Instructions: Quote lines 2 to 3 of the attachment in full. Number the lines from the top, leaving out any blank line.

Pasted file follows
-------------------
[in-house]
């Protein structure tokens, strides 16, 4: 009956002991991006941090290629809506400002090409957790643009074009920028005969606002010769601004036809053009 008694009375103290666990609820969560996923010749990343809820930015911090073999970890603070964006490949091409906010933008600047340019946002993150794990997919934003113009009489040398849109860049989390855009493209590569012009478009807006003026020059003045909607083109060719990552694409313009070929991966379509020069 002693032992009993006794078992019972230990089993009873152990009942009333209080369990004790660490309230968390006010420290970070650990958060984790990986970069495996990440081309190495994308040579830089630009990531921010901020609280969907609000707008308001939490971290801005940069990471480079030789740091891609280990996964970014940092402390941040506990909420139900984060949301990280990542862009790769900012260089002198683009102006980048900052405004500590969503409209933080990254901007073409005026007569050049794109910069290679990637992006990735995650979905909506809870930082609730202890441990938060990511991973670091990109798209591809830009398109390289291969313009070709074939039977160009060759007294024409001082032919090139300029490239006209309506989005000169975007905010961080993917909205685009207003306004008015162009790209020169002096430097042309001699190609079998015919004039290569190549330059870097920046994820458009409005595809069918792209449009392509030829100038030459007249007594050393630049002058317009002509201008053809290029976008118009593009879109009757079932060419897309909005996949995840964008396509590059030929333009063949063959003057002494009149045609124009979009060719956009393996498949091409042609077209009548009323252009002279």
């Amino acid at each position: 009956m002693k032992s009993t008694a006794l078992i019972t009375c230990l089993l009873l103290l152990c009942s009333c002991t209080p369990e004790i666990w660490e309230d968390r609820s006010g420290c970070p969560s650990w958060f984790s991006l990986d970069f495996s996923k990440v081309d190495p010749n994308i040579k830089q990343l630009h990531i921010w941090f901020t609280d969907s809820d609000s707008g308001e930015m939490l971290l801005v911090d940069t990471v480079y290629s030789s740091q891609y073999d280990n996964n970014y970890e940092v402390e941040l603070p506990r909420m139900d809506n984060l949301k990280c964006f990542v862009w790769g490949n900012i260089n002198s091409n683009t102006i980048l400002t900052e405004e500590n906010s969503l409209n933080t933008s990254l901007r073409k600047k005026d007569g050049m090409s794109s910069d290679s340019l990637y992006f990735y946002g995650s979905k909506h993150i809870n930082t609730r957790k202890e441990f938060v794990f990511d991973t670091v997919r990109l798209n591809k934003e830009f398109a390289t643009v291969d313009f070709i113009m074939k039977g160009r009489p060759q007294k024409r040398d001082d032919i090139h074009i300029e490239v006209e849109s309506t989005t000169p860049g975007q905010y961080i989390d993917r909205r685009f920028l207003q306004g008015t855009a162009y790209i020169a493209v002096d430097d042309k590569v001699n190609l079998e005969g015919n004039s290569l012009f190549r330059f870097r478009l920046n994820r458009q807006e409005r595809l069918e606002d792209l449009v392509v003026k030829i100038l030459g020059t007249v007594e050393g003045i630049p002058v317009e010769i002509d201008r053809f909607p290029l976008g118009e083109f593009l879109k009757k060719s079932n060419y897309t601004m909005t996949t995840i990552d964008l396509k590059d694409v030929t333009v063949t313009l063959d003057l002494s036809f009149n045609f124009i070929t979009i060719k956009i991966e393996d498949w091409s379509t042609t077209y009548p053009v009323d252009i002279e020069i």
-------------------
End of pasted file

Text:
């Protein structure tokens, strides 16, 4: 009956002991991006941090290629809506400002090409957790643009074009920028005969606002010769601004036809053009 008694009375103290666990609820969560996923010749990343809820930015911090073999970890603070964006490949091409906010933008600047340019946002993150794990997919934003113009009489040398849109860049989390855009493209590569012009478009807006003026020059003045909607083109060719990552694409313009070929991966379509020069 002693032992009993006794078992019972230990089993009873152990009942009333209080369990004790660490309230968390006010420290970070650990958060984790990986970069495996990440081309190495994308040579830089630009990531921010901020609280969907609000707008308001939490971290801005940069990471480079030789740091891609280990996964970014940092402390941040506990909420139900984060949301990280990542862009790769900012260089002198683009102006980048900052405004500590969503409209933080990254901007073409005026007569050049794109910069290679990637992006990735995650979905909506809870930082609730202890441990938060990511991973670091990109798209591809830009398109390289291969313009070709074939039977160009060759007294024409001082032919090139300029490239006209309506989005000169975007905010961080993917909205685009207003306004008015162009790209020169002096430097042309001699190609079998015919004039290569190549330059870097920046994820458009409005595809069918792209449009392509030829100038030459007249007594050393630049002058317009002509201008053809290029976008118009593009879109009757079932060419897309909005996949995840964008396509590059030929333009063949063959003057002494009149045609124009979009060719956009393996498949091409042609077209009548009323252009002279």
């Amino acid at each position: 009956m002693k032992s009993t008694a006794l078992i019972t009375c230990l089993l009873l103290l152990c009942s009333c002991t209080p369990e004790i666990w660490e309230d968390r609820s006010g420290c970070p969560s650990w958060f984790s991006l990986d970069f495996s996923k990440v081309d190495p010749n994308i040579k830089q990343l630009h990531i921010w941090f901020t609280d969907s809820d609000s707008g308001e930015m939490l971290l801005v911090d940069t990471v480079y290629s030789s740091q891609y073999d280990n996964n970014y970890e940092v402390e941040l603070p506990r909420m139900d809506n984060l949301k990280c964006f990542v862009w790769g490949n900012i260089n002198s091409n683009t102006i980048l400002t900052e405004e500590n906010s969503l409209n933080t933008s990254l901007r073409k600047k005026d007569g050049m090409s794109s910069d290679s340019l990637y992006f990735y946002g995650s979905k909506h993150i809870n930082t609730r957790k202890e441990f938060v794990f990511d991973t670091v997919r990109l798209n591809k934003e830009f398109a390289t643009v291969d313009f070709i113009m074939k039977g160009r009489p060759q007294k024409r040398d001082d032919i090139h074009i300029e490239v006209e849109s309506t989005t000169p860049g975007q905010y961080i989390d993917r909205r685009f920028l207003q306004g008015t855009a162009y790209i020169a493209v002096d430097d042309k590569v001699n190609l079998e005969g015919n004039s290569l012009f190549r330059f870097r478009l920046n994820r458009q807006e409005r595809l069918e606002d792209l449009v392509v003026k030829i100038l030459g020059t007249v007594e050393g003045i630049p002058v317009e010769i002509d201008r053809f909607p290029l976008g118009e083109f593009l879109k009757k060719s079932n060419y897309t601004m909005t996949t995840i990552d964008l396509k590059d694409v030929t333009v063949t313009l063959d003057l002494s036809f009149n045609f124009i070929t979009i060719k956009i991966e393996d498949w091409s379509t042609t077209y009548p053009v009323d252009i002279e020069i």